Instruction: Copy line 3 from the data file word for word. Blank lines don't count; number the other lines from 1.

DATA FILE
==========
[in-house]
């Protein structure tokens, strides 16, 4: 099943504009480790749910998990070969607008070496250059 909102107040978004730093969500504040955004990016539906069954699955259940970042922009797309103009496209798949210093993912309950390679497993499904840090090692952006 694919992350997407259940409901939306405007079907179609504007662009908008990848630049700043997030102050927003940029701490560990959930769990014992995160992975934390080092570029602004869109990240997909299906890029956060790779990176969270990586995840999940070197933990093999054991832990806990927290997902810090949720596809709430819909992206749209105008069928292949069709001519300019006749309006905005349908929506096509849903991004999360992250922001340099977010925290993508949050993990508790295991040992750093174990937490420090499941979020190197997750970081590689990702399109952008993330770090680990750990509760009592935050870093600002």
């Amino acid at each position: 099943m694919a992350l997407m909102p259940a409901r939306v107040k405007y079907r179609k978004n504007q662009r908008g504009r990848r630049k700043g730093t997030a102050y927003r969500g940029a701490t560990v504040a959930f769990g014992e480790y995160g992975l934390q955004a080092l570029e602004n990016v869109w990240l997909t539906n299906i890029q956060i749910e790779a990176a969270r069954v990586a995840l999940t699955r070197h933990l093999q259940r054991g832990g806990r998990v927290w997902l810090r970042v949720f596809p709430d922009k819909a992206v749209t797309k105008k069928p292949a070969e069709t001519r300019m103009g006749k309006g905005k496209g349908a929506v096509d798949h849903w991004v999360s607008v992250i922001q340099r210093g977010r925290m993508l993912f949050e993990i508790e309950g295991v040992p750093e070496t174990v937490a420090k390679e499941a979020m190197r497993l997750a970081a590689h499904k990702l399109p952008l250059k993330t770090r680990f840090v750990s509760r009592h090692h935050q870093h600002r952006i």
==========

């Amino acid at each position: 099943m694919a992350l997407m909102p259940a409901r939306v107040k405007y079907r179609k978004n504007q662009r908008g504009r990848r630049k700043g730093t997030a102050y927003r969500g940029a701490t560990v504040a959930f769990g014992e480790y995160g992975l934390q955004a080092l570029e602004n990016v869109w990240l997909t539906n299906i890029q956060i749910e790779a990176a969270r069954v990586a995840l999940t699955r070197h933990l093999q259940r054991g832990g806990r998990v927290w997902l810090r970042v949720f596809p709430d922009k819909a992206v749209t797309k105008k069928p292949a070969e069709t001519r300019m103009g006749k309006g905005k496209g349908a929506v096509d798949h849903w991004v999360s607008v992250i922001q340099r210093g977010r925290m993508l993912f949050e993990i508790e309950g295991v040992p750093e070496t174990v937490a420090k390679e499941a979020m190197r497993l997750a970081a590689h499904k990702l399109p952008l250059k993330t770090r680990f840090v750990s509760r009592h090692h935050q870093h600002r952006i």